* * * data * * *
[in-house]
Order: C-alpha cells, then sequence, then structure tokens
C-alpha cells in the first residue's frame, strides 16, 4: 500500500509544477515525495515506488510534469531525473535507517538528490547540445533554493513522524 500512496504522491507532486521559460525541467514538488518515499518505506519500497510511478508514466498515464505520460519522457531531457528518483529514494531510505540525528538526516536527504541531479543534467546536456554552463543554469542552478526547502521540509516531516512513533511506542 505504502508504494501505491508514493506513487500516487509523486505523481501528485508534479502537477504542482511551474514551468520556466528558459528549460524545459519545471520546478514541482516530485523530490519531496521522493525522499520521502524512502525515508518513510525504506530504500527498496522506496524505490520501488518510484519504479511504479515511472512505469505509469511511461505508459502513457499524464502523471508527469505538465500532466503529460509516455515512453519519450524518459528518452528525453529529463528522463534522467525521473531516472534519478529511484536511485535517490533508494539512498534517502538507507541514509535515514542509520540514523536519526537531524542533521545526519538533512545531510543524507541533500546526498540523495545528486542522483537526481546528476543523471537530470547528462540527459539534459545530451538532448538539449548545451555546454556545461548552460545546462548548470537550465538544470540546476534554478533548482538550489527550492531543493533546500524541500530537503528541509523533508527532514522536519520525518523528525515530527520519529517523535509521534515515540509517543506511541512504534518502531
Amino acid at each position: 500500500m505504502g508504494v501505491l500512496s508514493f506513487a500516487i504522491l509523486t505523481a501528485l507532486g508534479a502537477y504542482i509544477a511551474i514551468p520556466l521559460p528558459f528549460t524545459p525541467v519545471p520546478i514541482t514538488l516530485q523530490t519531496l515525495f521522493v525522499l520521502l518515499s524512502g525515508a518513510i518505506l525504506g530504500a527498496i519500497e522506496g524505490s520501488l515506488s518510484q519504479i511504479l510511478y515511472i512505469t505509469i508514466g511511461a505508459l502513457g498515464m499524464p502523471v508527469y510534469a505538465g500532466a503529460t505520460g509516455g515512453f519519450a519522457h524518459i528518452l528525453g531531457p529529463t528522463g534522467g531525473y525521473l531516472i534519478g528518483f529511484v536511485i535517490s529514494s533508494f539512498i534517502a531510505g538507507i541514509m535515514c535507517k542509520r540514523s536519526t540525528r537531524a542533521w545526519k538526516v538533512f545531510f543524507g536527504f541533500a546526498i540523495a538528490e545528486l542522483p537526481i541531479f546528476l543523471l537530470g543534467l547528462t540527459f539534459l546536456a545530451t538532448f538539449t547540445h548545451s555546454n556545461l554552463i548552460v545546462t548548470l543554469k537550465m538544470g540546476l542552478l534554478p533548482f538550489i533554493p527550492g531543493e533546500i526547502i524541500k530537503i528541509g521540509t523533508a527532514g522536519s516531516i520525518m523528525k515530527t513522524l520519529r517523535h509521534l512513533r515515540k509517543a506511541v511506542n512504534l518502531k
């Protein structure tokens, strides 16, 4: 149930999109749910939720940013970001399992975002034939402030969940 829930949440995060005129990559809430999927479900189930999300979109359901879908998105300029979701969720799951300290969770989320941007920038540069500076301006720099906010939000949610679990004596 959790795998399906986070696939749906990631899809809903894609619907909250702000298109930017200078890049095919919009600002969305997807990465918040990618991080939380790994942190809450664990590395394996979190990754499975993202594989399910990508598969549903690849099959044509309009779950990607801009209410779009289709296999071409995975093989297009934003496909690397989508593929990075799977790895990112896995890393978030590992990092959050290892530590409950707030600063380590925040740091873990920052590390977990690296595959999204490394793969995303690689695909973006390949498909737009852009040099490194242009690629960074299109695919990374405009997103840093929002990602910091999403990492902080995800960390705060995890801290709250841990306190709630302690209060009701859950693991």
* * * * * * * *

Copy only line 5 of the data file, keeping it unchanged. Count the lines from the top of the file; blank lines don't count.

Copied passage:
């Protein structure tokens, strides 16, 4: 149930999109749910939720940013970001399992975002034939402030969940 829930949440995060005129990559809430999927479900189930999300979109359901879908998105300029979701969720799951300290969770989320941007920038540069500076301006720099906010939000949610679990004596 959790795998399906986070696939749906990631899809809903894609619907909250702000298109930017200078890049095919919009600002969305997807990465918040990618991080939380790994942190809450664990590395394996979190990754499975993202594989399910990508598969549903690849099959044509309009779950990607801009209410779009289709296999071409995975093989297009934003496909690397989508593929990075799977790895990112896995890393978030590992990092959050290892530590409950707030600063380590925040740091873990920052590390977990690296595959999204490394793969995303690689695909973006390949498909737009852009040099490194242009690629960074299109695919990374405009997103840093929002990602910091999403990492902080995800960390705060995890801290709250841990306190709630302690209060009701859950693991």